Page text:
I can’t help but to reference Stephen Covey, who famously tells us to “begin with the end in mind.” There’s no point in churning out analysis and reports without a clear set of business objectives, success measurements, and roadmap. Look for models from other companies that have done this successfully (here’s one or two to get started). The take-away in my mind is simple: Don’t hide behind data – get out and talk to people and use your data to tell a powerful business story.
Blog 3 in 3 Part Series on Analysis of Bias-Filled Data
Visiting a city for three days does not give one enough information to make claims about its country’s weather. It is just as dangerous to make conclusions from customer experience feedback without treating the bias that may lie within. In the first post of this series, I discussed different types of bias and particularly the importance of self-selection bias in customer experience data. In the second post, I offered tips to pre-treat your survey to increase response propensity and identify underlying bias. Today, I will share techniques to adjust your data for this bias in order to minimize its effect on your survey results.
Most of the adjustment techniques common in customer experience surveys center around pinpointing which groups are under-represented in the data and assigning weights to these groups to adjust for their lack of response. The weight is the ratio of the representative count of one subgroup (given from a census or known population parameter) to the actual count. Say you have 100 respondents in a customer survey, but 75 of them are women and 25 of them are men. If you wanted to use this data to generalize to the larger population (or make predictions about future customers), you could multiply all the data for men and for women by the following weights:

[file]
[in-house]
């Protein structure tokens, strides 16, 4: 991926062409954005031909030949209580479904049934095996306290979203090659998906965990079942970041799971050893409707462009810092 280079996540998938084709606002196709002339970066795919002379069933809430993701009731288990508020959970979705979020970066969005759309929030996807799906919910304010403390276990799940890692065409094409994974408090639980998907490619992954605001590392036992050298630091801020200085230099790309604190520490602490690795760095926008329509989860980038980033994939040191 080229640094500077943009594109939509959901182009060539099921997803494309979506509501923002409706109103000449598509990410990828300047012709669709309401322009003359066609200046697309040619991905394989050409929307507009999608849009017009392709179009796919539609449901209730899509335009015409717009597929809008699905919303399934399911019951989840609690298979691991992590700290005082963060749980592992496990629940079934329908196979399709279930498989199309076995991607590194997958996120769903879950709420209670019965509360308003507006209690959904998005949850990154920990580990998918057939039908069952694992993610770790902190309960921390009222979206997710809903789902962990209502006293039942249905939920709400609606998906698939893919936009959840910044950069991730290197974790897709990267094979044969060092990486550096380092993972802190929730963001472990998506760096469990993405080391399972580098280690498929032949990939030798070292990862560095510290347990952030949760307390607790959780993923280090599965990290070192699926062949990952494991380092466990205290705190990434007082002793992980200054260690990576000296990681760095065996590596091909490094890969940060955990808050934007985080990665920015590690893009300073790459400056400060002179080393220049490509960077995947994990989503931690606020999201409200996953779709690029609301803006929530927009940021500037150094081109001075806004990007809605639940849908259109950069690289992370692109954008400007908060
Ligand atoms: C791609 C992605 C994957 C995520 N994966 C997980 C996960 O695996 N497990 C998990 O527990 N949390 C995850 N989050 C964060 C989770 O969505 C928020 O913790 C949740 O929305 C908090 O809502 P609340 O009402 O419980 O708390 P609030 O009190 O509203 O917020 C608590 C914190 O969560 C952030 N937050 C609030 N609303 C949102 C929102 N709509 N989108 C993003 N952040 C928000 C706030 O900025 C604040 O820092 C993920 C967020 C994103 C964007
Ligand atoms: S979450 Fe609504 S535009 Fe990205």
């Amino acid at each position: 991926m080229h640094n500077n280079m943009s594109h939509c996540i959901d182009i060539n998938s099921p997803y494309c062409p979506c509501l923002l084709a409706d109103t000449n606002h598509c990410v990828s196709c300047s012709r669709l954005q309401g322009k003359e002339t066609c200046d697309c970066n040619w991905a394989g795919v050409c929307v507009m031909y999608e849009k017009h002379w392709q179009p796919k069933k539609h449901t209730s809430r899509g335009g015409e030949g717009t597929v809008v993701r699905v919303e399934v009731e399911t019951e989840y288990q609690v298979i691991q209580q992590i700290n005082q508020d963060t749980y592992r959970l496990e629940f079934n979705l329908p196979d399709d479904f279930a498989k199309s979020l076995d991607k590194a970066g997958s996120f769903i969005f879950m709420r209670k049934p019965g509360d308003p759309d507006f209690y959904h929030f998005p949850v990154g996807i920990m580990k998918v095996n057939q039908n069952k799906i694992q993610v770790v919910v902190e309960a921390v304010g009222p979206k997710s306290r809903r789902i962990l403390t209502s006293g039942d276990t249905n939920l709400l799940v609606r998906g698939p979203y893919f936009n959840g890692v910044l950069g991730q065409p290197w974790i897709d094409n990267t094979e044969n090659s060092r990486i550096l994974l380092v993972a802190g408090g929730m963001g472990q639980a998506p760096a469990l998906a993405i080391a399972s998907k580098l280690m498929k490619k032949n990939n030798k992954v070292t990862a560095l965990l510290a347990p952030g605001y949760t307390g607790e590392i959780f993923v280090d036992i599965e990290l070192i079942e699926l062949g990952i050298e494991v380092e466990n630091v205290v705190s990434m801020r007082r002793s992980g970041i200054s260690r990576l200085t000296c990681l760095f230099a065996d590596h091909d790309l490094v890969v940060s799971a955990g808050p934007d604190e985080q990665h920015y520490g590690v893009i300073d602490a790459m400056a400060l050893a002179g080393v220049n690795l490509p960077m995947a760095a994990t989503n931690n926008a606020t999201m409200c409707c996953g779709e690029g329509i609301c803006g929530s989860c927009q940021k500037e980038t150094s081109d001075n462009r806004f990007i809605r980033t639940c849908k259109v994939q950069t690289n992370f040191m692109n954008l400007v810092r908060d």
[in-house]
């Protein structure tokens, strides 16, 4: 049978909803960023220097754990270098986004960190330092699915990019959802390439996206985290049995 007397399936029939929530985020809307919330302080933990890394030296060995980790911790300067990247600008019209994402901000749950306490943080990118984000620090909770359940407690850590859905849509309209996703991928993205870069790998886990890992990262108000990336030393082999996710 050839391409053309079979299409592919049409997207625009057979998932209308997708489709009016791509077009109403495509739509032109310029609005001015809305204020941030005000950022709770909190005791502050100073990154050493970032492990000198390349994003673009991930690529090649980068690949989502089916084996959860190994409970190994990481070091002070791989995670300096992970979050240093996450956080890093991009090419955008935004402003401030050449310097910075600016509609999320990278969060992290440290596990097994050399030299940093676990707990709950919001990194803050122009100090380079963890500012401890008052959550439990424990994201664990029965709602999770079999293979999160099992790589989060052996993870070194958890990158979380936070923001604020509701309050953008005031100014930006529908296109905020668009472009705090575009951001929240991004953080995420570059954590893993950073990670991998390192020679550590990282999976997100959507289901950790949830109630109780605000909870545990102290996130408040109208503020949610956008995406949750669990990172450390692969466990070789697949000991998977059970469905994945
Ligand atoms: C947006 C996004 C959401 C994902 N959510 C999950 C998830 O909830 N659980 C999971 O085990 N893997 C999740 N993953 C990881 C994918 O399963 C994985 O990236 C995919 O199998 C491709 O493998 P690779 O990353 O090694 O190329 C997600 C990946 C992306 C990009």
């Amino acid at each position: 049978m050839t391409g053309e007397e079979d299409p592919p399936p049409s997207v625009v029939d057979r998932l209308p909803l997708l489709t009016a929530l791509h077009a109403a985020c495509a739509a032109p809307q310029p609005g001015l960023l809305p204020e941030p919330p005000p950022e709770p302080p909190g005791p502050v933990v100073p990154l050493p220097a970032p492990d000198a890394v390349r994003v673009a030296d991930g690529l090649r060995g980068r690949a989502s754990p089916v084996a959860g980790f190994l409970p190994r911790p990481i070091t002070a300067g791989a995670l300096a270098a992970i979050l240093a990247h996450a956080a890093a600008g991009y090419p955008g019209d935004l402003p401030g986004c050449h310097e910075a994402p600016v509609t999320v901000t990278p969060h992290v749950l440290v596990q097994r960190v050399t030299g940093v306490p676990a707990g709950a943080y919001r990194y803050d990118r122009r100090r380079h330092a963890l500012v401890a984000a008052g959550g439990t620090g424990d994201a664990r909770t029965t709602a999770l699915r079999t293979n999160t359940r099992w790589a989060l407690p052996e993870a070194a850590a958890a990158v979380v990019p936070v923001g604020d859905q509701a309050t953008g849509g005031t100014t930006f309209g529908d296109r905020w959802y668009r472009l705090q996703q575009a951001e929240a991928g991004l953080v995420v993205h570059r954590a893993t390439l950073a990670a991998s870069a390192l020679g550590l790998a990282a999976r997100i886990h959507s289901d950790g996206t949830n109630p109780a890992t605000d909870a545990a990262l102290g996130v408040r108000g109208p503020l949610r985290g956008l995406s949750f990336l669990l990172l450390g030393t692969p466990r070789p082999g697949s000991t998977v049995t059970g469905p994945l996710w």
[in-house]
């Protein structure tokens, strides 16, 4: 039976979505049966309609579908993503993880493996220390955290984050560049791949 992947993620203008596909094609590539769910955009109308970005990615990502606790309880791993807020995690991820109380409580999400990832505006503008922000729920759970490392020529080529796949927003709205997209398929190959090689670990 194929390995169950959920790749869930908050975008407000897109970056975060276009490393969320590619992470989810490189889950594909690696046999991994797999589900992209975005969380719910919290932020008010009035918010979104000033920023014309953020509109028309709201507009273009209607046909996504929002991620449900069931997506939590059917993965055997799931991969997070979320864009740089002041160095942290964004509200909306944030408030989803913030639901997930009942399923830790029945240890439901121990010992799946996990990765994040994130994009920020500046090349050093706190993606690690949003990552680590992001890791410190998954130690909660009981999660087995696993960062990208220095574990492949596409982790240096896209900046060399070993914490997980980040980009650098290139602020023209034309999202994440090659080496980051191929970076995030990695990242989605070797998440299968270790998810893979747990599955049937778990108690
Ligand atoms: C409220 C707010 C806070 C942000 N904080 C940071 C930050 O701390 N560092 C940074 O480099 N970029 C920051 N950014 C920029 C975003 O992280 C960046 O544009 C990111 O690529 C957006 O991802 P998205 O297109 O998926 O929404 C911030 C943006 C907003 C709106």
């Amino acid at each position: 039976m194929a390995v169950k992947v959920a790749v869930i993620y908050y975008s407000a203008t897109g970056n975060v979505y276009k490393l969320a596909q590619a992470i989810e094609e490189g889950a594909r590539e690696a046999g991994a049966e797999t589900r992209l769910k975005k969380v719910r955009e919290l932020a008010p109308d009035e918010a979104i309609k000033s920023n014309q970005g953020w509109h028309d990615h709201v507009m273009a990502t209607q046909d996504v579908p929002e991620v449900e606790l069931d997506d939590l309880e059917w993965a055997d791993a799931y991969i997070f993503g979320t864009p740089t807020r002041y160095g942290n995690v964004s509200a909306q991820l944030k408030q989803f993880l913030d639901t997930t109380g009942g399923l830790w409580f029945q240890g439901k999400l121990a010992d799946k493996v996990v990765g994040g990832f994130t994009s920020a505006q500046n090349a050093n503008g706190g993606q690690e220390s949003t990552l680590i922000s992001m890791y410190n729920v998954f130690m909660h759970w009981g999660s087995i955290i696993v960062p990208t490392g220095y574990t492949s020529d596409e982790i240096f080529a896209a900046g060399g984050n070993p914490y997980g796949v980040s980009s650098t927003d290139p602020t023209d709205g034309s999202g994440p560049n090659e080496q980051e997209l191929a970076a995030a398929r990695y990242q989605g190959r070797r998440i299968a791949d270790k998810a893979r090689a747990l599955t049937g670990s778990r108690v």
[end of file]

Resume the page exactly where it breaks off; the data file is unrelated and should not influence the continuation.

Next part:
Weight (men) = Representative Count (men) / Actual count (men) = 50 / 25 = 2
Weight (women) = Representative Count (women) / Actual count (women) = 50 / 75 = 0.67
While this is a common method (and certainly useful), it has a number of limitations, chief among them the inability to weight for multiple variables simultaneously. Logistic regression is a useful technique in this regard as it can evaluate the relative importance of a large number of independent variables to survey response (the dependent variable). Several other techniques utilize logistic regression in order to correct a predictive model for self-selection bias, including sample selection modeling and Heckman correction modeling. The idea in both of these approaches is to create two models: one predicting survey response (the response model) and one predicting some key outcome (the outcome model). The response model’s regression coefficients are used to correct the outcome model for selection bias. These tools have been established and validated in both academic journals and industry practice.
We took this approach out for a spin with a dataset from a recent client and found some interesting trends. A response propensity (RP) score was calculated for each contact (respondent and non-respondent) in our contact base, based on logistic regression coefficients from the response model. Three segments of contacts were created: those below, at, and above the median RP. The survey data from respondents from each segment were analyzed for differences and while our results are still preliminary, we see definite distinctions for certain questions. The plot above shows that the High-RP group (the contacts who were defined statistically to be likeliest to respond) actually have a lower rating for Ease of Doing Business than the Low-RP group (those contacts defined to be least likely to respond). Without using an adjustment described above, our overall Ease rating will be pulled downwards by the fact that the Low-RP group is so under-represented. Your mileage may vary of course – the simplest way of avoiding this problem is by raising the response rate in the least-likely group.
What do you think? Do you use any other techniques for adjusting for self-selection and other biases?